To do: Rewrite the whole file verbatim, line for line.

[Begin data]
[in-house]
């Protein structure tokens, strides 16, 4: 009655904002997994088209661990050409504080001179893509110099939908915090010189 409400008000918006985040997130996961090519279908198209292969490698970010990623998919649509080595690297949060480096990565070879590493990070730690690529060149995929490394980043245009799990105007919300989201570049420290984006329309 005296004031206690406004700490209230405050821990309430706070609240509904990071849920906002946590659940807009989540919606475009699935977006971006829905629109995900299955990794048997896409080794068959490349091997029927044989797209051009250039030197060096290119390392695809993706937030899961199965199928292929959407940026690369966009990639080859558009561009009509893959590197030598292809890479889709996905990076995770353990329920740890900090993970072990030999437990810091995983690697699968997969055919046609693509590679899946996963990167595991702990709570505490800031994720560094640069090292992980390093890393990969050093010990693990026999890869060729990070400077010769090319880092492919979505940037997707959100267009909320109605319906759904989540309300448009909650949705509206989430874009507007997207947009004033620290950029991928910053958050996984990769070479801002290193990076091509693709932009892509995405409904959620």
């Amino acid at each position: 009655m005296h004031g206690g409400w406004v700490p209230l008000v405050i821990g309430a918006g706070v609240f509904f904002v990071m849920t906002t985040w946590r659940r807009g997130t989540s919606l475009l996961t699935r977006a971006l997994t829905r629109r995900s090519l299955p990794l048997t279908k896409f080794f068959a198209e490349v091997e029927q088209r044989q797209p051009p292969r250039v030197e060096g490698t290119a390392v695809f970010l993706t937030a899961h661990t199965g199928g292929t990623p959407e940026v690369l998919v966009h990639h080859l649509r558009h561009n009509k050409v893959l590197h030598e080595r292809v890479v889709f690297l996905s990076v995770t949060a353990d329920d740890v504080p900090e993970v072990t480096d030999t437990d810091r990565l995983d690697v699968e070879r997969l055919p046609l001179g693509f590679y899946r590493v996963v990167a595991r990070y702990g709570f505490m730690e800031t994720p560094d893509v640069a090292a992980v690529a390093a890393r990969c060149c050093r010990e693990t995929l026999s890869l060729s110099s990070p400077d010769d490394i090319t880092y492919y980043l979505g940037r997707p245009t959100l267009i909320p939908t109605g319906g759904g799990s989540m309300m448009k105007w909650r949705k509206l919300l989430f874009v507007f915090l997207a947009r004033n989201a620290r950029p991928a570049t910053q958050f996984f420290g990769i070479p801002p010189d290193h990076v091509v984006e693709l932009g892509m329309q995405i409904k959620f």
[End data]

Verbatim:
[in-house]
């Protein structure tokens, strides 16, 4: 009655904002997994088209661990050409504080001179893509110099939908915090010189 409400008000918006985040997130996961090519279908198209292969490698970010990623998919649509080595690297949060480096990565070879590493990070730690690529060149995929490394980043245009799990105007919300989201570049420290984006329309 005296004031206690406004700490209230405050821990309430706070609240509904990071849920906002946590659940807009989540919606475009699935977006971006829905629109995900299955990794048997896409080794068959490349091997029927044989797209051009250039030197060096290119390392695809993706937030899961199965199928292929959407940026690369966009990639080859558009561009009509893959590197030598292809890479889709996905990076995770353990329920740890900090993970072990030999437990810091995983690697699968997969055919046609693509590679899946996963990167595991702990709570505490800031994720560094640069090292992980390093890393990969050093010990693990026999890869060729990070400077010769090319880092492919979505940037997707959100267009909320109605319906759904989540309300448009909650949705509206989430874009507007997207947009004033620290950029991928910053958050996984990769070479801002290193990076091509693709932009892509995405409904959620």
């Amino acid at each position: 009655m005296h004031g206690g409400w406004v700490p209230l008000v405050i821990g309430a918006g706070v609240f509904f904002v990071m849920t906002t985040w946590r659940r807009g997130t989540s919606l475009l996961t699935r977006a971006l997994t829905r629109r995900s090519l299955p990794l048997t279908k896409f080794f068959a198209e490349v091997e029927q088209r044989q797209p051009p292969r250039v030197e060096g490698t290119a390392v695809f970010l993706t937030a899961h661990t199965g199928g292929t990623p959407e940026v690369l998919v966009h990639h080859l649509r558009h561009n009509k050409v893959l590197h030598e080595r292809v890479v889709f690297l996905s990076v995770t949060a353990d329920d740890v504080p900090e993970v072990t480096d030999t437990d810091r990565l995983d690697v699968e070879r997969l055919p046609l001179g693509f590679y899946r590493v996963v990167a595991r990070y702990g709570f505490m730690e800031t994720p560094d893509v640069a090292a992980v690529a390093a890393r990969c060149c050093r010990e693990t995929l026999s890869l060729s110099s990070p400077d010769d490394i090319t880092y492919y980043l979505g940037r997707p245009t959100l267009i909320p939908t109605g319906g759904g799990s989540m309300m448009k105007w909650r949705k509206l919300l989430f874009v507007f915090l997207a947009r004033n989201a620290r950029p991928a570049t910053q958050f996984f420290g990769i070479p801002p010189d290193h990076v091509v984006e693709l932009g892509m329309q995405i409904k959620f």